Gujarat Chief Minister Narendra Modi made use of the National Development Council (NDC) forum, convened to discuss the Approach Paper to the Twelfth Five Year Plan, to launch a blistering attack on the Manmohan Singh government on the political and economic fronts.
In a hard-hitting speech, Mr. Modi accused the United Progressive Alliance of attempting to tinker with the federal structure mandated by the Constitution and raked up the issue of ‘large scale of corruption' and ‘credibility crisis of the government.'
“It is with a sense of great anguish and deep regret that I wish to draw the attention of this august body to attempts being made increasingly by the Central government to tinker with the federal structure mandated by the Constitution,” Mr. Modi said.
He referred to the recent observations of the Controller and Auditor General Vinod Rai and said that it was ‘painful' to read that the “credibility of the government is at its lowest since independence.” Mr. Modi also talked about what he termed ‘widespread disenchantment' among the people who were becoming ‘increasingly impatient' with growing corruption.
The Chief Minister counselled the Centre to observe ‘federal dharma' and maintained that extreme vigilance and caution had to be exercised to ensure all constitutional authorities were allowed to carry out their mandated functions.
“Large-scale corruption has undermined the faith of the common citizen in our system of governance. Production of voluminous reports to reform governance is not sufficient. Transparency and fairness have to be clearly demonstrated to change public perception,” he said.
He charged the Centre with being inconsistent with the federal fiscal system while transferring resources to States, which had led to problems relating to administration and financial discipline. “It is ironical and sad that while progressive States are empowering people and decentralising decision making, the Central government is moving in the opposite direction.”Mr. Modi took exception to direct transfer of funds by the Centre to the district-level agencies and said that the unusual procedure of bypassing State governments weakens them and results in poor quality outcomes.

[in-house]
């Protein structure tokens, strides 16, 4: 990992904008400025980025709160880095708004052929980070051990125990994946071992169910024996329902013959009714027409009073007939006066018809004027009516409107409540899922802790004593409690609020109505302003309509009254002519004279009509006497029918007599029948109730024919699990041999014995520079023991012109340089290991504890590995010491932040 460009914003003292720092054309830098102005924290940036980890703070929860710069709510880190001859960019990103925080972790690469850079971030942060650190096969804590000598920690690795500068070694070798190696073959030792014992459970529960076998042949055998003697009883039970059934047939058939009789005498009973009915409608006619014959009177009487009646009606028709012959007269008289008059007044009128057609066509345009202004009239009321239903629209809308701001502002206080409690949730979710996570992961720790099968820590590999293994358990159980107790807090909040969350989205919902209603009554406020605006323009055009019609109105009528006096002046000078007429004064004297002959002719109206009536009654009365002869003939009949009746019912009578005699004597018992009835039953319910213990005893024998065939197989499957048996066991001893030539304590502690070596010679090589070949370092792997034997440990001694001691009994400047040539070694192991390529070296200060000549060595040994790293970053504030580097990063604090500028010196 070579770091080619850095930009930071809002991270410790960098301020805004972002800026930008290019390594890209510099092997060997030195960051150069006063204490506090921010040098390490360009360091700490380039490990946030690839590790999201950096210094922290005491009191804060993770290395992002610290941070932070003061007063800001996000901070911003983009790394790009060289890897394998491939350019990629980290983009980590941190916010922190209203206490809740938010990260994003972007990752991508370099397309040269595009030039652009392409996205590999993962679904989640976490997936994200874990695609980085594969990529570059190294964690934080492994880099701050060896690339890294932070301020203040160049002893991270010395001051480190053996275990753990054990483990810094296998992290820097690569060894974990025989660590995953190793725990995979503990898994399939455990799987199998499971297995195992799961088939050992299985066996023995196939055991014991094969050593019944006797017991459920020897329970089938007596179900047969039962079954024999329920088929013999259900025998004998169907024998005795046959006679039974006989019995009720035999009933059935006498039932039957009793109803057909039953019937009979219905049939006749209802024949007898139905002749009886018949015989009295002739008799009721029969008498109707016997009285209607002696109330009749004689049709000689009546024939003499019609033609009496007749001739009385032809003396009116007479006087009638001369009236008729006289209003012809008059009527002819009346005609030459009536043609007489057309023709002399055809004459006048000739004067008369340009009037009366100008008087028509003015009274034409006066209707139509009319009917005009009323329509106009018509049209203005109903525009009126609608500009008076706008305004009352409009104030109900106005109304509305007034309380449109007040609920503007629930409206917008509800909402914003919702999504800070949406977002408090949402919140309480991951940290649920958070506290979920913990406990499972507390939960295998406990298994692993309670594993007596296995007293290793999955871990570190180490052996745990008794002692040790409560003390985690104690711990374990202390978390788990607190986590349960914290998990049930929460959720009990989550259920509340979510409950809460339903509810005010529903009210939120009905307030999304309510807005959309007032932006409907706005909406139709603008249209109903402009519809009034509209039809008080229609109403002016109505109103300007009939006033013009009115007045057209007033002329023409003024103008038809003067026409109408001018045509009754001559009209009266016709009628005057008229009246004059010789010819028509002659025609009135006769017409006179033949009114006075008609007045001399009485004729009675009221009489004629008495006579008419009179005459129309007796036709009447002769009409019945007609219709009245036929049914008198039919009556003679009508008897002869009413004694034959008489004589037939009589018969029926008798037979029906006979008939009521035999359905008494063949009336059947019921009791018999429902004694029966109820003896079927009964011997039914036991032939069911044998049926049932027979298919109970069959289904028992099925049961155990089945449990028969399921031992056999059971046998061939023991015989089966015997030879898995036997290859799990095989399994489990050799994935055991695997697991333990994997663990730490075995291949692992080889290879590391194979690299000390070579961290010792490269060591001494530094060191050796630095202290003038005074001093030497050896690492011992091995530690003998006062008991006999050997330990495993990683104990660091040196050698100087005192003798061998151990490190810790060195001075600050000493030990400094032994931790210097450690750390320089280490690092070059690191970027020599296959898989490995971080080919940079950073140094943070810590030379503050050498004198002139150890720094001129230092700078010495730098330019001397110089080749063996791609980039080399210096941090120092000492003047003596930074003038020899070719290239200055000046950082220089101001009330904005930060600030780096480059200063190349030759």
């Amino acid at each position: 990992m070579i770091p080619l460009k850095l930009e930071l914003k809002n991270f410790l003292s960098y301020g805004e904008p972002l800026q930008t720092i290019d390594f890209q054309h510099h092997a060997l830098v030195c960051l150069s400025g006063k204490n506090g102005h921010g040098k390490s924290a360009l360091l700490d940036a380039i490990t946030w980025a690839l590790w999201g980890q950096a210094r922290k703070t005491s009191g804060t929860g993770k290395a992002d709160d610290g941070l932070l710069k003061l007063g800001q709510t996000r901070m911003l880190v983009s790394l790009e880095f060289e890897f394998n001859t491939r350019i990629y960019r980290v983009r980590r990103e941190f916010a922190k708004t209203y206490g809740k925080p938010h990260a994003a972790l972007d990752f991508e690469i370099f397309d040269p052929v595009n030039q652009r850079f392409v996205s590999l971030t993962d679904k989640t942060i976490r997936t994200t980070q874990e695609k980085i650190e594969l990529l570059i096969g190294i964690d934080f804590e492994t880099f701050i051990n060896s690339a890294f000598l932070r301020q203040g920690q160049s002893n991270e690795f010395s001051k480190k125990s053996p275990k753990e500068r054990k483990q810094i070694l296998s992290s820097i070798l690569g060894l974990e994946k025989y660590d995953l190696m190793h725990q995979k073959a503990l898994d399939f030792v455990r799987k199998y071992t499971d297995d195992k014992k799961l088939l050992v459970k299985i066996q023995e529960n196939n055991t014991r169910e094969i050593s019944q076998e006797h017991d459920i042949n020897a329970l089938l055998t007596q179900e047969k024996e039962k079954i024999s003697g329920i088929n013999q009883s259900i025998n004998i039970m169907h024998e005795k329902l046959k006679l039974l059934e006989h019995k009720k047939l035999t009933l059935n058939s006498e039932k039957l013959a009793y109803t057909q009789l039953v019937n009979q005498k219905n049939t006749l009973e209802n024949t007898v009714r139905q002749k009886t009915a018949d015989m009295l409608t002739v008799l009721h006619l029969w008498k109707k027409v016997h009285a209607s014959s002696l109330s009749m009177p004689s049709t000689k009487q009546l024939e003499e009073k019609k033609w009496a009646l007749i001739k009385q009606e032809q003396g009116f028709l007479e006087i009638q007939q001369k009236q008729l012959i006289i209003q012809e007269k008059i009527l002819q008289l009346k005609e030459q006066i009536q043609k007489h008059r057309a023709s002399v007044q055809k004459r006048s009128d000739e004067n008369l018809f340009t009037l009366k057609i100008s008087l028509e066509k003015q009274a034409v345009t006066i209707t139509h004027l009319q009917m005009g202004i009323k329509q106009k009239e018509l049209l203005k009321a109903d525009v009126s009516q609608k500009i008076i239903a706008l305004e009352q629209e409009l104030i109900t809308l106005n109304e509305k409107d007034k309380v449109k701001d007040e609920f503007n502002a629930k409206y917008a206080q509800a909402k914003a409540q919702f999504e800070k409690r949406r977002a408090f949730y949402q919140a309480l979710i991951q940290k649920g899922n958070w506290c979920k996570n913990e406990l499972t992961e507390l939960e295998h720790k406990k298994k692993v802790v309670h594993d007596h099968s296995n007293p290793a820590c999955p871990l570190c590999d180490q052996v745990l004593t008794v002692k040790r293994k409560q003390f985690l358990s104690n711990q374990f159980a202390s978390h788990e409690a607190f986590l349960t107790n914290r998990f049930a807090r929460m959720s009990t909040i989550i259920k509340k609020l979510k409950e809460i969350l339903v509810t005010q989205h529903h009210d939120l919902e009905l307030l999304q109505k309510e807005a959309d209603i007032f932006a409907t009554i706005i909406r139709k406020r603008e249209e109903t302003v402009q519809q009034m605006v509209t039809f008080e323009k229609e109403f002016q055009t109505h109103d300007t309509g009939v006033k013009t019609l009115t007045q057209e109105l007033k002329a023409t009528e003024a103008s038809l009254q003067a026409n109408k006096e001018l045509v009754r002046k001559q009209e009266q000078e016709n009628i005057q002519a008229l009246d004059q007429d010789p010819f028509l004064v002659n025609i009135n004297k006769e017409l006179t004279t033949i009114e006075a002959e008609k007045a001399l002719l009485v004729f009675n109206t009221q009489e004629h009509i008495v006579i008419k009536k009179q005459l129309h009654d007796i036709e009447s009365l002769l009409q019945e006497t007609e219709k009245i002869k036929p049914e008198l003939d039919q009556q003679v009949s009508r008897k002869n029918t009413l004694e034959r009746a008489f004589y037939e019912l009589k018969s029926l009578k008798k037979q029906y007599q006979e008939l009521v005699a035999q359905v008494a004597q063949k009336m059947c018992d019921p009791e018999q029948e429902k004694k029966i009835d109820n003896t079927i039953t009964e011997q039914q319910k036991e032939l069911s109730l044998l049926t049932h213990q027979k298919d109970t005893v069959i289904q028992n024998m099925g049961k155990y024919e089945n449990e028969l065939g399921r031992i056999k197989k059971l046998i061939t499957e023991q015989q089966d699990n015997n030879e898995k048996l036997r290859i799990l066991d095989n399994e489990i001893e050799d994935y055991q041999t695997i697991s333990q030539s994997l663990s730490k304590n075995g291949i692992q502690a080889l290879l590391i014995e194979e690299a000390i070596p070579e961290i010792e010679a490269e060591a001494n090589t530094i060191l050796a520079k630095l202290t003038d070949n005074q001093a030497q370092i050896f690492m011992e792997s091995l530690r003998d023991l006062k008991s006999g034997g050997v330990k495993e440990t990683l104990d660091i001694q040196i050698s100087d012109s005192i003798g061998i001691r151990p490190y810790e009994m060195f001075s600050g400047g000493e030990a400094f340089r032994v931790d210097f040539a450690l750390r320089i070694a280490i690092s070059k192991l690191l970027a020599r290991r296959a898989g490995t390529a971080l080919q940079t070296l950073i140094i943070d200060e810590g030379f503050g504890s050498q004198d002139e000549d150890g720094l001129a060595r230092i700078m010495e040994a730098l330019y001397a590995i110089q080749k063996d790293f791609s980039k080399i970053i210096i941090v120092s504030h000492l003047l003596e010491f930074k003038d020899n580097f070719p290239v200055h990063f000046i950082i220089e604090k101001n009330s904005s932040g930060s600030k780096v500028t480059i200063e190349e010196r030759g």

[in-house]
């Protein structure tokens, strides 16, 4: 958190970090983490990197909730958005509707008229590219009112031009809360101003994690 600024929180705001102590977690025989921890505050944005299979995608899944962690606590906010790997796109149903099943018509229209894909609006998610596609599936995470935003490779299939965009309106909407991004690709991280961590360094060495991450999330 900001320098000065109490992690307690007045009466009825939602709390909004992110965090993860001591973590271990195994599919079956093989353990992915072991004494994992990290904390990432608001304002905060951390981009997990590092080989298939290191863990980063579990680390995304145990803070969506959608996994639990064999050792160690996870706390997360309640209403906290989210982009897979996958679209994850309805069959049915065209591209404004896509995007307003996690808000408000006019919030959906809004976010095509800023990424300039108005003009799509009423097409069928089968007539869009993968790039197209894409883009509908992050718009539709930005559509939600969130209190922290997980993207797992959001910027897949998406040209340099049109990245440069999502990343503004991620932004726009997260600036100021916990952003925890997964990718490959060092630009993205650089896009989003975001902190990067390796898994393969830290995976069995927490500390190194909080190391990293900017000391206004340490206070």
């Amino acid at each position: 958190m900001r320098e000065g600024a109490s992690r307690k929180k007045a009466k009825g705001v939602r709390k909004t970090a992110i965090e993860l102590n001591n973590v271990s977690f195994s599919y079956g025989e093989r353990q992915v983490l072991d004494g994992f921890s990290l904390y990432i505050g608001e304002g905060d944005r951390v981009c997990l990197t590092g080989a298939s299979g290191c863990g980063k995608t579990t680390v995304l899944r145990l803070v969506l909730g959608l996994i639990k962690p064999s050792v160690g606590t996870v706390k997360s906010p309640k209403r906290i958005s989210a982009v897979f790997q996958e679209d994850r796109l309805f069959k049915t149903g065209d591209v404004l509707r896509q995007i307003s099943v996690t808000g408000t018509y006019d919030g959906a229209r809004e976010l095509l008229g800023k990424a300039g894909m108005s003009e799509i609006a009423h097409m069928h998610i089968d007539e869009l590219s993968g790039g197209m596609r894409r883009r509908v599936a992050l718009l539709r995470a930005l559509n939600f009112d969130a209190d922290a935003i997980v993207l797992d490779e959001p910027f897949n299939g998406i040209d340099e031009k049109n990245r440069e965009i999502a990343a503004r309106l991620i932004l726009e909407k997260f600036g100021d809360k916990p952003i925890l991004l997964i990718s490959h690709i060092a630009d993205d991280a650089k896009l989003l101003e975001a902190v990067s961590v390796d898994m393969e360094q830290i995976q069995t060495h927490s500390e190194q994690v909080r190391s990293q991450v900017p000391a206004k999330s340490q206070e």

“It has been observed that many critical issues of the States remain pending resolution by the Central government for years... It almost appears that it is for the States to repeatedly knock on the doors of the Central government, which is oblivious to their pleas. There is an urgent need to set up a structured mechanism which addresses such issues and resolves them in a time-bound manner,” Mr. Modi said.
Bihar for special status
In contrast to Mr. Modi, Bihar Chief Minister Nitish Kumar stuck to issues related to his State and sought special category status for Bihar. Noting the ‘big gap' between the growth of per capita income and per capita Gross Fixed Capital Formation through Central investment in Bihar and other States of the country, Mr. Kumar said solutions to these problems lay in according special category status to the State.
Thanking the Centre for constituting an inter-ministerial group on the issue, he said: “We expect the inter-ministerial group would favourably look at genuine concerns of Bihar and extend all possible support for its development and growth.”
He also demanded that the caste census be separated from the socio-economic census and conducted under the Registrar General of India. Mr. Kumar also sought the Centre's support to the State's plan to launch a rainbow revolution for holistic development of agro-based production system.